(Reuters) - After five straight weeks of falls in U.S. crude stockpiles confounding expectations, oil market analysts calling for a rise in storage this week are banking on refineries finally cutting output in the way they typically do at this time of year.
Crude inventories rose by 2.7 million barrels in the week to Oct. 7, the American Petroleum Institute, a trade group reported on Wednesday, suggesting that official U.S. government data due on Thursday could show the first crude stockpile rise since the end of August. [API/S]
The government-run Energy Information Administration (EIA) had stumped the market over the past five weeks by recording a 26-million barrel loss in crude at a time of when builds are more likely.
Analysts attribute that in part to U.S. refiners processing more fuel than they have done on average over the past five years as pipeline outages and some unexpected glitches at refineries kept profit margins up.
Typically, at this time of year, refining margins fall as the driving season ends. Slackening demand means refiners usually take a breather and do maintenance before winter demand for heating oil kicks in.
Refining margins for gasoline, the premier U.S. fuel product, was at $11.30 a barrel on Tuesday, little changed from levels at this time last year but well above the levels in 2014 as international oil prices crashed.
Refinery output, in contrast, averaged 18.4 million barrels per day this year, versus the five-year average of 17.8 million barrels.
That, and lower-than-expected crude imports, are among factors that have tripped up the market’s recent forecasts of weekly EIA data, analysts say.
For the latest week ended Oct. 7, analysts’ expectations are that crude stockpiles had risen by 300,000 barrels. Whether they are right this time in calling for a build -- or wrong again -- refiner activity will be the key. [EIA/S]
“It’s all about refining margins, especially for the biggest integrated oil companies which have been getting killed on the E&P (exploration and production) side of their business,” said Kyle Cooper, consultant at Houston-based ION Energy.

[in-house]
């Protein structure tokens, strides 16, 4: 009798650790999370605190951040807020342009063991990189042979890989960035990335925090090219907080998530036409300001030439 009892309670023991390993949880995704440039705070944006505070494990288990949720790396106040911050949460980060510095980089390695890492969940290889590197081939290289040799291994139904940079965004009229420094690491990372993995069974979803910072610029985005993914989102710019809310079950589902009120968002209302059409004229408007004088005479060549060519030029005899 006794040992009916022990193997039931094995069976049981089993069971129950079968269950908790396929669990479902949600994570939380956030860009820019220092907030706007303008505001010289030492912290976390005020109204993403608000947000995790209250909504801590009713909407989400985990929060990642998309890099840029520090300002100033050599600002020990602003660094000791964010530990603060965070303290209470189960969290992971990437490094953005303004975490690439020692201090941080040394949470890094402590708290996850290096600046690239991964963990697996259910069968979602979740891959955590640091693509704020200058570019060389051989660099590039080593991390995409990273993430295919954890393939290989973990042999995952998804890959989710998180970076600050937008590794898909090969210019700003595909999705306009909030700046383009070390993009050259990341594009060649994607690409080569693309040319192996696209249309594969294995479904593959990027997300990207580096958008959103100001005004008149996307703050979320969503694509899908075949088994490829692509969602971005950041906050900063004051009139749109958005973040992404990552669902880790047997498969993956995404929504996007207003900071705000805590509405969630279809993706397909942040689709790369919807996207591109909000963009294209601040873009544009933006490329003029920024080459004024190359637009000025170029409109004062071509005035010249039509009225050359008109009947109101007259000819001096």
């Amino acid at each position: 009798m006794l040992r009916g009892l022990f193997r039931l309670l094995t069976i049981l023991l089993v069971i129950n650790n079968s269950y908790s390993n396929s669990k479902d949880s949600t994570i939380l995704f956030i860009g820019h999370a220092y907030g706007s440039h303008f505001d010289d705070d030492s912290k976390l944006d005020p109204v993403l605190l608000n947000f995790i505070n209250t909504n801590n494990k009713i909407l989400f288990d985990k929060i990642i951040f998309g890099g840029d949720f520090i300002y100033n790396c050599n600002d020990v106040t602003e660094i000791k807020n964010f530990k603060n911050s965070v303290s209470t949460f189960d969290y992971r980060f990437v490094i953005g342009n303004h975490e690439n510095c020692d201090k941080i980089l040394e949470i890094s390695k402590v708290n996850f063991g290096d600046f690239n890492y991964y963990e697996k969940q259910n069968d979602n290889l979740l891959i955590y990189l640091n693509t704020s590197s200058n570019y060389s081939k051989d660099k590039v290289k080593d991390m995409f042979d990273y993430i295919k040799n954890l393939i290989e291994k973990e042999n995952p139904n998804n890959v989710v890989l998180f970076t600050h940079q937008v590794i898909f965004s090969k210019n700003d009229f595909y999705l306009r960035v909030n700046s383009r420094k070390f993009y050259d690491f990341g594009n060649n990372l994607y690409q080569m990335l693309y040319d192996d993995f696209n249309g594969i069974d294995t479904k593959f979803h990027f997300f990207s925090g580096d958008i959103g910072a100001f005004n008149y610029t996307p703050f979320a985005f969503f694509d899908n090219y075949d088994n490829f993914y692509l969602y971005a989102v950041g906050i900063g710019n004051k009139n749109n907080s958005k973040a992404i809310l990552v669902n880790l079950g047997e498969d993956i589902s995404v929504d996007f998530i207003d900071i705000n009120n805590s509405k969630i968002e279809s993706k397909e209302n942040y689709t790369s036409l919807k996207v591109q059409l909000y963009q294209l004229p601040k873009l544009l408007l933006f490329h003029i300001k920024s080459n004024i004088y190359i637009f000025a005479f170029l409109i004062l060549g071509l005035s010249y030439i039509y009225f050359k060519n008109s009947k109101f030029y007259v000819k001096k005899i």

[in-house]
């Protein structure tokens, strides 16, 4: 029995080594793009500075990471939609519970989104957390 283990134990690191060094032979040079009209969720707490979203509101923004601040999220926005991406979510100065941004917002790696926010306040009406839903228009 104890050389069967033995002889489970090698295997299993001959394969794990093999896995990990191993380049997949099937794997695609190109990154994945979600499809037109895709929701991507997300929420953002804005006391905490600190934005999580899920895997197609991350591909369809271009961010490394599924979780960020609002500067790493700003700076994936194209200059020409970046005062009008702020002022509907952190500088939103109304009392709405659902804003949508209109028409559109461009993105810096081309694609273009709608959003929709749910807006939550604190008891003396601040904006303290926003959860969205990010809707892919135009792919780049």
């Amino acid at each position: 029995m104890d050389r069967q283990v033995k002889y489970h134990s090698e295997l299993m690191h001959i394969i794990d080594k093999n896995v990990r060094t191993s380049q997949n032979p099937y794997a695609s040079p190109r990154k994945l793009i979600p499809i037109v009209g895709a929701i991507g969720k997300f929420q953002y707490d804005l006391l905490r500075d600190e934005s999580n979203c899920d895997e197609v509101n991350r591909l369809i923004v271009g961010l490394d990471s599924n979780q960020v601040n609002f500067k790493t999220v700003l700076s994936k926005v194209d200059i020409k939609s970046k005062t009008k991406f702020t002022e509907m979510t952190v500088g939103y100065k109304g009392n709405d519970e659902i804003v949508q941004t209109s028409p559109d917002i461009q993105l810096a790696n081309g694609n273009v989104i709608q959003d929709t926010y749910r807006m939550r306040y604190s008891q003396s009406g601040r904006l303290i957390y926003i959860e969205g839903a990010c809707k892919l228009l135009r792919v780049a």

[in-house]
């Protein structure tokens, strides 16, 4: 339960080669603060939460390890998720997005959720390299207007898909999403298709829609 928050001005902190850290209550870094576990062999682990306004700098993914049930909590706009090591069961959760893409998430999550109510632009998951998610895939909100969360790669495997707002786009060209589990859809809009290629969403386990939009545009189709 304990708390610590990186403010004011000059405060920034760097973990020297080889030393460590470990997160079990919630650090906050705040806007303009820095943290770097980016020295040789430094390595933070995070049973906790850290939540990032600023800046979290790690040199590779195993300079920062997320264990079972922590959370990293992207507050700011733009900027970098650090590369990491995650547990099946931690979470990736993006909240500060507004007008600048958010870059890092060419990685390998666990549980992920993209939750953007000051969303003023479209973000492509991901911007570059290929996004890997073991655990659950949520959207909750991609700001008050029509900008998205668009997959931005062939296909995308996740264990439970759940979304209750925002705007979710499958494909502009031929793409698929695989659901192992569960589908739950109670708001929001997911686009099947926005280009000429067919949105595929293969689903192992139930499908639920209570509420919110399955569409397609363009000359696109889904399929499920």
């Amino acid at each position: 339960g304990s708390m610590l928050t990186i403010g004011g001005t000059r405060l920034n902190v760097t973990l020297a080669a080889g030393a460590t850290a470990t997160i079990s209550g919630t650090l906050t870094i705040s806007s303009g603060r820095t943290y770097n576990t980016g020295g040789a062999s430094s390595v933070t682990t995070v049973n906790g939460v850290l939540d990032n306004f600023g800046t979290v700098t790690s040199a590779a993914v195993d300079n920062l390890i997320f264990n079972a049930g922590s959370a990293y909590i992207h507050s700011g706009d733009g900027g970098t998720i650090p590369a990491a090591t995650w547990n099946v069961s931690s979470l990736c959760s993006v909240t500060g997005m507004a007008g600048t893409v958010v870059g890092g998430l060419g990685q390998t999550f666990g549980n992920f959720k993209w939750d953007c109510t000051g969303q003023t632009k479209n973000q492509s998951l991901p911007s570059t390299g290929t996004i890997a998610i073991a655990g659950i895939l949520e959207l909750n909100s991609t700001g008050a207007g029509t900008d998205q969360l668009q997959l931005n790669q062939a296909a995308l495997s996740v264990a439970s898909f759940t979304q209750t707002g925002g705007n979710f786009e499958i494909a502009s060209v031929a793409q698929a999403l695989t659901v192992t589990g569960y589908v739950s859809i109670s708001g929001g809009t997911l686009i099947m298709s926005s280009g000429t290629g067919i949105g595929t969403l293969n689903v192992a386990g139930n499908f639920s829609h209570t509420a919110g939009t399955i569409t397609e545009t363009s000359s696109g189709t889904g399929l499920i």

“Refined product prices are still higher in relation to crude prices, giving refiners a lot of incentive to maintain runs as high as possible. It remains one of the few profit bright spots for them and they’re getting as much out of it as they can,” Cooper said.
Refinery runs dropped in four consecutive weeks to Sept. 30 but remain at 88.3 percent of capacity, EIA data showed, which is higher than in 2015.
A Reuters poll of analysts forecast that runs likely fell another percentage point in week ended Oct. 7.
“We’re certainly going through the seasonal trend where more and more refinery units go into maintenance, but margins are still unusually strong because of pipeline issues and unexpected refinery outages that stalled gasoline supplies in a big way,” said Jim Ritterbusch of Chicago-based oil markets consultancy Ritterbusch & Associates.
The biggest leak in nearly two decades on the main gasoline line of Colonial Pipeline Co, the largest U.S. gasoline transporter, halted supplies of the fuel last month, causing both gasoline prices and refining margins to spike.
A gasoline glut of some 25 million barrels in July has dwindled to just about 3.5 million barrels now from record summer consumption and hefty exports to Latin American countries hit by refinery problems, data showed. Higher jet fuel production has also drawn down crude inventories.
“None of these factors would have been enough to clear the gasoline glut on its own. But in combination these factors have proved enough to draw down excess gasoline and leave the market looking more balanced,” Reuters analyst John Kemp said in a commentary.
While the average crude build forecast by analysts for last week was just 300,000 barrels, Ritterbusch said he was expecting a rise as high as 5 million to 6 million.
“That’s based on the seasonalities that we should be getting. But again, there’s always the possibility of another surprise draw.”
Reporting by Barani Krishnan; Editing by Simon Webb and Lisa Shumaker
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